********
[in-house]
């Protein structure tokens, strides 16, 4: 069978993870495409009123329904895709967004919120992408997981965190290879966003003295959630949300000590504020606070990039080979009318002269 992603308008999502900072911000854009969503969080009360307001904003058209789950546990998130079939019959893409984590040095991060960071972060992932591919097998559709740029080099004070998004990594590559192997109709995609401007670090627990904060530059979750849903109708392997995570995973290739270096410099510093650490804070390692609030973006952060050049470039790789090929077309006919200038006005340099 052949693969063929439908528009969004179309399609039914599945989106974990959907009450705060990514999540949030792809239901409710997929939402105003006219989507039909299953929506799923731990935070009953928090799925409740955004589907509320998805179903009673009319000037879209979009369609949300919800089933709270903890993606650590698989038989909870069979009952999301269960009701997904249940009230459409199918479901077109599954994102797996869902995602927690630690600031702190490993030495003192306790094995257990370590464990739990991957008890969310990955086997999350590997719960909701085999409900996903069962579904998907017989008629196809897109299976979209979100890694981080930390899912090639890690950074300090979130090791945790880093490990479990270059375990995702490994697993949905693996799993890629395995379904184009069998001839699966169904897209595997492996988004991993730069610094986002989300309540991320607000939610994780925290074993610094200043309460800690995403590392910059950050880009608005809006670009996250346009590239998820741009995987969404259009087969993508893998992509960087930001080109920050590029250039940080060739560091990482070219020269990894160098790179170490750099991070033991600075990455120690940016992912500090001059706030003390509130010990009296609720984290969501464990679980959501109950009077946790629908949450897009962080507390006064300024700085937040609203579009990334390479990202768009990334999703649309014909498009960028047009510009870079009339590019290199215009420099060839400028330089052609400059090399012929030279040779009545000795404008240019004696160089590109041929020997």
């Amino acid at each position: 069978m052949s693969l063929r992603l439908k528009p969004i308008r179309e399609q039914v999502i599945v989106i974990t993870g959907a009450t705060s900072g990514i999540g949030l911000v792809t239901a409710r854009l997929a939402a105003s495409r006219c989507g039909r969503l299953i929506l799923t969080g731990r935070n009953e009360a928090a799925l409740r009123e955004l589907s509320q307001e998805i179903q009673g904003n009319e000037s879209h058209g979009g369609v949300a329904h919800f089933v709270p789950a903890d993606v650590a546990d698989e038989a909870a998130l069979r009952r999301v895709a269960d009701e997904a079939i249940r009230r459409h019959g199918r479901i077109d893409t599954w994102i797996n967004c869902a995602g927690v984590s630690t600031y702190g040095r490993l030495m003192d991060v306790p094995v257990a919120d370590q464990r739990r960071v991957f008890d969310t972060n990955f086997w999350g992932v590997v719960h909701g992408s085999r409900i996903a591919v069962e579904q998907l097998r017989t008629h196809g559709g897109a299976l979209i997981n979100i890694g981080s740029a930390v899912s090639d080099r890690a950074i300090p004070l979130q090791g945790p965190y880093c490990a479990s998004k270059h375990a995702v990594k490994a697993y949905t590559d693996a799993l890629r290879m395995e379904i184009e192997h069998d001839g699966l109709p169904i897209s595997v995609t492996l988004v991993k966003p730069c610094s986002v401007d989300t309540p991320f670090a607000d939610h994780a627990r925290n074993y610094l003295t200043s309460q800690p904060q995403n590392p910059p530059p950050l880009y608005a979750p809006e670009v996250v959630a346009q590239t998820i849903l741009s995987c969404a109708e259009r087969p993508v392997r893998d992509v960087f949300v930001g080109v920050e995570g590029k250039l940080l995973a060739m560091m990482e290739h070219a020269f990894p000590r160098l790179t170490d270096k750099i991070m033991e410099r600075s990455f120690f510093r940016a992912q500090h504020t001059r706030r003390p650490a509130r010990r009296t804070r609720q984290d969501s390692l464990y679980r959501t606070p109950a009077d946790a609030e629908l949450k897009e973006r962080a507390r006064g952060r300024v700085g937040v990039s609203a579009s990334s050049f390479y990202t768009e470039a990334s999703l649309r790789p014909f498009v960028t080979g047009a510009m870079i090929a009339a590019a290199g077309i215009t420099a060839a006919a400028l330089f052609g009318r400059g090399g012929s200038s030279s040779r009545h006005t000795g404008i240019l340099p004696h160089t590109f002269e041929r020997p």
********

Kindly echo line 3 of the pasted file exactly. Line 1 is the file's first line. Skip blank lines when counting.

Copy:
């Amino acid at each position: 069978m052949s693969l063929r992603l439908k528009p969004i308008r179309e399609q039914v999502i599945v989106i974990t993870g959907a009450t705060s900072g990514i999540g949030l911000v792809t239901a409710r854009l997929a939402a105003s495409r006219c989507g039909r969503l299953i929506l799923t969080g731990r935070n009953e009360a928090a799925l409740r009123e955004l589907s509320q307001e998805i179903q009673g904003n009319e000037s879209h058209g979009g369609v949300a329904h919800f089933v709270p789950a903890d993606v650590a546990d698989e038989a909870a998130l069979r009952r999301v895709a269960d009701e997904a079939i249940r009230r459409h019959g199918r479901i077109d893409t599954w994102i797996n967004c869902a995602g927690v984590s630690t600031y702190g040095r490993l030495m003192d991060v306790p094995v257990a919120d370590q464990r739990r960071v991957f008890d969310t972060n990955f086997w999350g992932v590997v719960h909701g992408s085999r409900i996903a591919v069962e579904q998907l097998r017989t008629h196809g559709g897109a299976l979209i997981n979100i890694g981080s740029a930390v899912s090639d080099r890690a950074i300090p004070l979130q090791g945790p965190y880093c490990a479990s998004k270059h375990a995702v990594k490994a697993y949905t590559d693996a799993l890629r290879m395995e379904i184009e192997h069998d001839g699966l109709p169904i897209s595997v995609t492996l988004v991993k966003p730069c610094s986002v401007d989300t309540p991320f670090a607000d939610h994780a627990r925290n074993y610094l003295t200043s309460q800690p904060q995403n590392p910059p530059p950050l880009y608005a979750p809006e670009v996250v959630a346009q590239t998820i849903l741009s995987c969404a109708e259009r087969p993508v392997r893998d992509v960087f949300v930001g080109v920050e995570g590029k250039l940080l995973a060739m560091m990482e290739h070219a020269f990894p000590r160098l790179t170490d270096k750099i991070m033991e410099r600075s990455f120690f510093r940016a992912q500090h504020t001059r706030r003390p650490a509130r010990r009296t804070r609720q984290d969501s390692l464990y679980r959501t606070p109950a009077d946790a609030e629908l949450k897009e973006r962080a507390r006064g952060r300024v700085g937040v990039s609203a579009s990334s050049f390479y990202t768009e470039a990334s999703l649309r790789p014909f498009v960028t080979g047009a510009m870079i090929a009339a590019a290199g077309i215009t420099a060839a006919a400028l330089f052609g009318r400059g090399g012929s200038s030279s040779r009545h006005t000795g404008i240019l340099p004696h160089t590109f002269e041929r020997p």